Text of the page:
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Journal of Sensors
Volume 2016, Article ID 1859292, 6 pages
Research Article

A Simple and Facile Glucose Biosensor Based on Prussian Blue Modified Graphite String

1Department of Medical Engineering, Graduate School, Kyung Hee University, Seoul 130-701, Republic of Korea
2Department of Pharmacology and Kowhang Medical Research Institute, College of Medicine, Kyung Hee University, Seoul 130-701, Republic of Korea
3Department of Biomedical Engineering and Healthcare Industry Research Institute, College of Medicine, Kyung Hee University, Seoul 130-701, Republic of Korea

Received 6 August 2015; Revised 23 December 2015; Accepted 24 December 2015

Academic Editor: Yu-Lung Lo

Copyright © 2016 Seung Ho Lee et al. This is an open access article distributed under the Creative Commons Attribution License, which permits unrestricted use, distribution, and reproduction in any medium, provided the original work is properly cited.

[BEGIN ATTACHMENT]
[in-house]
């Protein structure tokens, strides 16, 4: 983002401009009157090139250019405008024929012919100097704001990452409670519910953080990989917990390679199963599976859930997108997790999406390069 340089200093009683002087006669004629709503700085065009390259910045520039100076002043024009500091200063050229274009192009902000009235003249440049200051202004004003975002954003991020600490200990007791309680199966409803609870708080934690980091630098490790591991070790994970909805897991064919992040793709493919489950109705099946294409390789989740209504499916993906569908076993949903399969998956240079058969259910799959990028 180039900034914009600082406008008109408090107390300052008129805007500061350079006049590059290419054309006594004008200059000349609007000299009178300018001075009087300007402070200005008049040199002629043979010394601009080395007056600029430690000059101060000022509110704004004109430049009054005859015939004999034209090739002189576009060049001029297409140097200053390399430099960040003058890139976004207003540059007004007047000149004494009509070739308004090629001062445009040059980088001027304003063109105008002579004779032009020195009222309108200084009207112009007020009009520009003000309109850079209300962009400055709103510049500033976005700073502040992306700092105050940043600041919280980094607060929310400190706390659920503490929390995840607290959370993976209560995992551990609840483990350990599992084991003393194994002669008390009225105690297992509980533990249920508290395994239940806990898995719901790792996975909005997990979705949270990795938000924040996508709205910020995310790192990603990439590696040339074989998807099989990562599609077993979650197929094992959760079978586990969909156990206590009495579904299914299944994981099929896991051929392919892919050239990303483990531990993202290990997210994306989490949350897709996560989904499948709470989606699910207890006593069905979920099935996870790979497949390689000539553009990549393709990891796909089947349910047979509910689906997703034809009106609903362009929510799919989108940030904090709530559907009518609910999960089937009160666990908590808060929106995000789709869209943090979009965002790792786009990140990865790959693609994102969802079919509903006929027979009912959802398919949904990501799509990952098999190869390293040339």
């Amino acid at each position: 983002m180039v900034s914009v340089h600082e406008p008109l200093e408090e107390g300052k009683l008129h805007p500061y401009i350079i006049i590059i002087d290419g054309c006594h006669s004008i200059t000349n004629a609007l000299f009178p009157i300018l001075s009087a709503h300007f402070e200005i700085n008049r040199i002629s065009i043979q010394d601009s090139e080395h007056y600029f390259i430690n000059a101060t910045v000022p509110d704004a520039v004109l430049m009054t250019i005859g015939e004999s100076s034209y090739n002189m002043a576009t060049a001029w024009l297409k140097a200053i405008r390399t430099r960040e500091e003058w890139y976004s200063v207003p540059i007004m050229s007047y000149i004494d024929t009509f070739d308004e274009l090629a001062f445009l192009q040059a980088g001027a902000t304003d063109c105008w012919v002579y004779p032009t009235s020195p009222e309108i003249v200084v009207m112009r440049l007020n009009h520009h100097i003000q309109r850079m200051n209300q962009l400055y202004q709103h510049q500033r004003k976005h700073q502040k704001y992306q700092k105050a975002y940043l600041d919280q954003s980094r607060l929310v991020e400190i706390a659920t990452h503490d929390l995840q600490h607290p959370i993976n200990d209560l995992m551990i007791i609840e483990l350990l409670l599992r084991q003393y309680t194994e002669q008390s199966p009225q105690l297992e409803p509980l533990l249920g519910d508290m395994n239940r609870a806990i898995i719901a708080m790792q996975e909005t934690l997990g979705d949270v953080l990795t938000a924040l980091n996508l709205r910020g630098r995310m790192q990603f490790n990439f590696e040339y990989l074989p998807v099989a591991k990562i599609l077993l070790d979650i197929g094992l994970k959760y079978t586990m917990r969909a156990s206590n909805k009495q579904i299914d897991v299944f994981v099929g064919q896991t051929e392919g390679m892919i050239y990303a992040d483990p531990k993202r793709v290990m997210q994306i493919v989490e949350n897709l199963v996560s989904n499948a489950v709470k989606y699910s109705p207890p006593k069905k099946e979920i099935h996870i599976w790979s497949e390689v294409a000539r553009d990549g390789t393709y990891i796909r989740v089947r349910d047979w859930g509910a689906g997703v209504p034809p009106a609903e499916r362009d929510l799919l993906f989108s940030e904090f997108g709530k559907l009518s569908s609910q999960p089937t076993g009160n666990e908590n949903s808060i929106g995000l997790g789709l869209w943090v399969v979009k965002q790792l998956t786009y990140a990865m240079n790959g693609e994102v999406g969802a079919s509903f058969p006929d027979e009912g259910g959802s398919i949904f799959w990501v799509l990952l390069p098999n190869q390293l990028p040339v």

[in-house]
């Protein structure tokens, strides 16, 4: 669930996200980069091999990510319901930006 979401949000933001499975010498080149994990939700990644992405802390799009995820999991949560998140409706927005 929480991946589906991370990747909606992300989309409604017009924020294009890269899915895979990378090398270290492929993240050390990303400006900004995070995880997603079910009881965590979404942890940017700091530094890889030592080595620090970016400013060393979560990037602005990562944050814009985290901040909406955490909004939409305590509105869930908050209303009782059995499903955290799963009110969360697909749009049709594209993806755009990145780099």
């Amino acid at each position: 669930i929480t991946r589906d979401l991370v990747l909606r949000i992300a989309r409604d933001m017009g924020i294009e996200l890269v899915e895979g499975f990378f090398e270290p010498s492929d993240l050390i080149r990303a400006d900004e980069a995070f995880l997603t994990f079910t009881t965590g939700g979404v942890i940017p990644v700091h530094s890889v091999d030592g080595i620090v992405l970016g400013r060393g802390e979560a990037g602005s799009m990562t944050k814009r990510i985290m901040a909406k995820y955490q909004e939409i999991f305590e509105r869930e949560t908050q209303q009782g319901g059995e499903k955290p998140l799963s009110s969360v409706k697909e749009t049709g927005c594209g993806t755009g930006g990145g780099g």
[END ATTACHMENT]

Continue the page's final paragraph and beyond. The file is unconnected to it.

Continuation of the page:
This work describes the string sensor for the simple and sensitive detection of glucose which is based on Prussian blue (PB) modified graphite utilizing dipping. First, PB modified graphite (PB-G) strings are characterized by physical and electrochemical techniques to optimize the PB-G layer thickness. Then, glucose oxidase (GOx) is immobilized on PB-G string electrode with biocompatible chitosan overlayer (Chi/GOx/PB-G). The Chi/GOx/PB-G string electrode exhibits a sensitivity of 641.3 μA·mM−1·cm−2 to glucose with a linear range of 0.03 to 1.0 mM () and a rapid response time (<3 s). Moreover, the Chi/GOx/PB-G string electrodes are less sensitive to common interference materials such as ascorbic acid, uric acid, galactose, and acetaminophen than to glucose. The Chi/GOx/PB-G string electrodes also show excellent reproducibility (<5% RSD). Therefore, our Chi/GOx/PB-G string electrodes can be simple, robust, and reliable tools for glucose sensing which can avoid complicated and difficult multistep fabrication processes. In addition, we expect that they have many potential applications in fields ranging from health care to food analysis, in particular where single use is favorable.